From Your Table to Your Health: Thanksgiving Lite

Dietitian Becky Varner shares ideas for how to celebrate a happy, healthy Thanksgiving.
BY BECKY VARNER Published: November 14, 2012

Thanksgiving is a time of the year when families gather to give thanks, spend time together and enjoy favorite foods.

Many folks want to hang on to traditional foods but also look at ways to make their Thanksgiving plate healthier. It is an opportunity to add more vegetables and fruits to the plate to create a new and healthful tradition.

Combining different vegetables and roasting or stir frying them is a wonderful way to add more vegetables to the plate. One idea is to lightly season and roast a variety of root vegetables.

Another versatile way to prepare a Thanksgiving side dish is to saute a vegetable. You might try doing this with a vegetable that may not frequently appear on your plate such as Swiss chard. Trying a new vegetable every Thanksgiving is a great tradition. Get creative with other ways to add vegetables and fruits. Serve a big mixed raw vegetable and fruit salad with a low-fat dressing. Serve a vegetable soup as an appetizer instead of a high-fat appetizer. Add spinach or kale to rice dishes.

Look for new ways to add whole grains to the meal. Use brown rice in the stuffing for the turkey or in a casserole. Or serve a nice brown rice pilaf as a side dish.

The traditional Thanksgiving turkey is a great choice for a lean protein. White meat is lower in fat than dark meat. Avoid the skin to keep fat intake lower.

Sometimes people prefer not to cook an entire turkey but just the turkey breast. A real simple way to do this is in a slow cooker, which is easier to clean than a roasting pan.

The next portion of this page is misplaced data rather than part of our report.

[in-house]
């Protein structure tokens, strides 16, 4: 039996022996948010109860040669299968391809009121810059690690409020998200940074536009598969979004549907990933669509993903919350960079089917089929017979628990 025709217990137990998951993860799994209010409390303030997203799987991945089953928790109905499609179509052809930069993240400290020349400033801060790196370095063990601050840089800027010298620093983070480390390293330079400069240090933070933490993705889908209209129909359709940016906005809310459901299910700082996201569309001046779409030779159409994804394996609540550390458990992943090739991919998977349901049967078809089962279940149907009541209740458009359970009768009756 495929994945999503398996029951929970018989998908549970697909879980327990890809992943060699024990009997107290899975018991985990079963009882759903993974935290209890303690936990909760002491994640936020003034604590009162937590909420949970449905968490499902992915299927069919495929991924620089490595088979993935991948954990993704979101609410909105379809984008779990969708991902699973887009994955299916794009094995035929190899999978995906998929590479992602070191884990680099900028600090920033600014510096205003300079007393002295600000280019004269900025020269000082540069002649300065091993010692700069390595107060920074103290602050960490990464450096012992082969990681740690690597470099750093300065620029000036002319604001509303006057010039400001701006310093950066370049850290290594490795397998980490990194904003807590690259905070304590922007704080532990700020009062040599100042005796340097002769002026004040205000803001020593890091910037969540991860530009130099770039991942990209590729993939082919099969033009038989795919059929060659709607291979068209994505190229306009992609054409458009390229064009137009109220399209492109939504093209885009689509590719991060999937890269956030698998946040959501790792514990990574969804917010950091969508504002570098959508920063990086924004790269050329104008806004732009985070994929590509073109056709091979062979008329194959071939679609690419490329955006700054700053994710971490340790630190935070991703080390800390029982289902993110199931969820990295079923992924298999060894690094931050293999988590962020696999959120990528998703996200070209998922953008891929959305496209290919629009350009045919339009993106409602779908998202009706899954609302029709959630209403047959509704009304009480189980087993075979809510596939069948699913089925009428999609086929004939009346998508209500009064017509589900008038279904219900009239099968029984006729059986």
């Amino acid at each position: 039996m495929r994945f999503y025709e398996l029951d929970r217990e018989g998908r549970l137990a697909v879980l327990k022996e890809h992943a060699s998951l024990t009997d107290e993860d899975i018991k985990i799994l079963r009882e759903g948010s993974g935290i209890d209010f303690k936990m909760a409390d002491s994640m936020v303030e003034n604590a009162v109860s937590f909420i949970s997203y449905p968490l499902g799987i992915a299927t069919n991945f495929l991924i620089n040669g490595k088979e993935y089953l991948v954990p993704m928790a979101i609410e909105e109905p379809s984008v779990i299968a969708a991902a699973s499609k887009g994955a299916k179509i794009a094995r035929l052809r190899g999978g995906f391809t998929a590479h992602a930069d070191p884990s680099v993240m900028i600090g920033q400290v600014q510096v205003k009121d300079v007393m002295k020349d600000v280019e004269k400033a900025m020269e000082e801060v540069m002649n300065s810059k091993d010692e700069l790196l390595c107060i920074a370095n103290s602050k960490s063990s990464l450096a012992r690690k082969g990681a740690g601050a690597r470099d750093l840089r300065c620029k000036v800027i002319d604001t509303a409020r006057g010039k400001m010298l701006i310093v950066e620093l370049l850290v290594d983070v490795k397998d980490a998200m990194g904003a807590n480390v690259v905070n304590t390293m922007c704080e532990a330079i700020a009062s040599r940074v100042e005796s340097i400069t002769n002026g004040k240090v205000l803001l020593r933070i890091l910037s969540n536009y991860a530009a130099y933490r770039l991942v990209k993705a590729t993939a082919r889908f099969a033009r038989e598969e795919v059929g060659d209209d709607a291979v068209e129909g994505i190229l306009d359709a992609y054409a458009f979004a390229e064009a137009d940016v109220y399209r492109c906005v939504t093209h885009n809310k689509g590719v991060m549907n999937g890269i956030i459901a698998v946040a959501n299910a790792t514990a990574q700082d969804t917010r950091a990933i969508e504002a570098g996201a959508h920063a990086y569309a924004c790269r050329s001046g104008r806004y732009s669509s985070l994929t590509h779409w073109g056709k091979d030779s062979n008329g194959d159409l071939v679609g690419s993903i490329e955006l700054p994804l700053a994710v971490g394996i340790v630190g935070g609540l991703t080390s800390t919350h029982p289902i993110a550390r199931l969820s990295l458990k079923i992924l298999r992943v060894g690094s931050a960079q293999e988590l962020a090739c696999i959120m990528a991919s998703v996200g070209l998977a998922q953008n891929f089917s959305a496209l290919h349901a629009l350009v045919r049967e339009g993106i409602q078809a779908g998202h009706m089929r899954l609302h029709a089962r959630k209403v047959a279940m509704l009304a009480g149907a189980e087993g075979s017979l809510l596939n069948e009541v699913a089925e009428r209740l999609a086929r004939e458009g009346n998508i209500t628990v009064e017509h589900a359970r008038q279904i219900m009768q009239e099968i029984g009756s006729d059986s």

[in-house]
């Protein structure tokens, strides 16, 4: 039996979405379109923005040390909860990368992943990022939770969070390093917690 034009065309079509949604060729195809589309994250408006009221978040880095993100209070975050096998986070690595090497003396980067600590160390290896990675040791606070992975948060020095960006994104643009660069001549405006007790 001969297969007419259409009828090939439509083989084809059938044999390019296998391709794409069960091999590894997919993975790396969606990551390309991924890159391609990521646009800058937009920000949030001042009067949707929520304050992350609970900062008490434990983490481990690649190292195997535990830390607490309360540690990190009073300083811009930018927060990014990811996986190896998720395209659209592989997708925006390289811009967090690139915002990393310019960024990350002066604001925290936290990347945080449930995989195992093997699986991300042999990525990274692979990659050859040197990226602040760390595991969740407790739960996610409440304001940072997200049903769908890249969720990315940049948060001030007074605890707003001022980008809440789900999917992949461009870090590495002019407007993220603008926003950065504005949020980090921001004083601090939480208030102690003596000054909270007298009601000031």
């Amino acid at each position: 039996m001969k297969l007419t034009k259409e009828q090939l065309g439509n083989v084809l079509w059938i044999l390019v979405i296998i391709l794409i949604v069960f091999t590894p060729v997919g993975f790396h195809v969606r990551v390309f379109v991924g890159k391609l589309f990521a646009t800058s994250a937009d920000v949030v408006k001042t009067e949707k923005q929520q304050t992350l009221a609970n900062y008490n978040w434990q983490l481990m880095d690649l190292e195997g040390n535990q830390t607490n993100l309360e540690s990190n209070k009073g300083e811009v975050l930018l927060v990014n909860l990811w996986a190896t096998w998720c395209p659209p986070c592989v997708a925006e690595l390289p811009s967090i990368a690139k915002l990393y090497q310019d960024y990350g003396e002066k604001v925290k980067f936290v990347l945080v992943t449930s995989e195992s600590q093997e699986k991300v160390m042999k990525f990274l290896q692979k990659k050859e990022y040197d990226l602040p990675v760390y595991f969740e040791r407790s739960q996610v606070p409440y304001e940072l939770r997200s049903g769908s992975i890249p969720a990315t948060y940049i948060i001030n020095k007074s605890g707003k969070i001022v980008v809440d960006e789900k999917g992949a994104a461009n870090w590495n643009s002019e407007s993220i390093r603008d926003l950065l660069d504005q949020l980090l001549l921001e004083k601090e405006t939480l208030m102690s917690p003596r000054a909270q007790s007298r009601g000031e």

Have a happy, healthy Thanksgiving!

Roasted Rosemary Root Vegetables

Makes 8 servings

2½ pound butternut squash

½ pound sweet potatoes

½ pound gold potatoes

½ pound carrots

2 tablespoons olive oil

2 teaspoons minced garlic

¼ teaspoon salt

¼ teaspoon pepper

1 teaspoon dried rosemary

Preheat oven to 400 degrees. Line an 8 x 11 inch baking dish with aluminum foil and then spray with a nonstick cooking spray.

Cut butternut squash in half lengthwise and scoop out the seeds and fibers to discard. Peel squash with a vegetable peeler. We will only use half of the squash to roast in this recipe.*

Cut all vegetables in uniform size pieces about 1 to 1 ½ inch chunks.

Combine oil, garlic, salt, pepper and rosemary in a large bowl. Mix thoroughly. Add vegetable chunks to bowl and toss several times to coat all vegetables with the seasoned oil mixture.

Pour onto prepared baking dish.

Bake 30 minutes until vegetables are golden and tender when pierced with a fork.

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IF YOU GO

Cooking classes

Becky will teach a cooking class featuring wilted Swiss chard salad, gingered fruit with walnuts, twice baked sweet potatoes and cinnamon glazed apples at noon Nov. 27 at the Buy For Less at 2500 N Pennsylvania Ave. She also will teach a class on making healthful Christmas gifts at 9:30 a.m. Dec. 4 at Uptown Grocery Co., 1230 W Covell in Edmond, and noon Dec. 5 at Buy For Less, 10011 SE 15 in Midwest City. Call 302-6273, ext. 332, for reservations.

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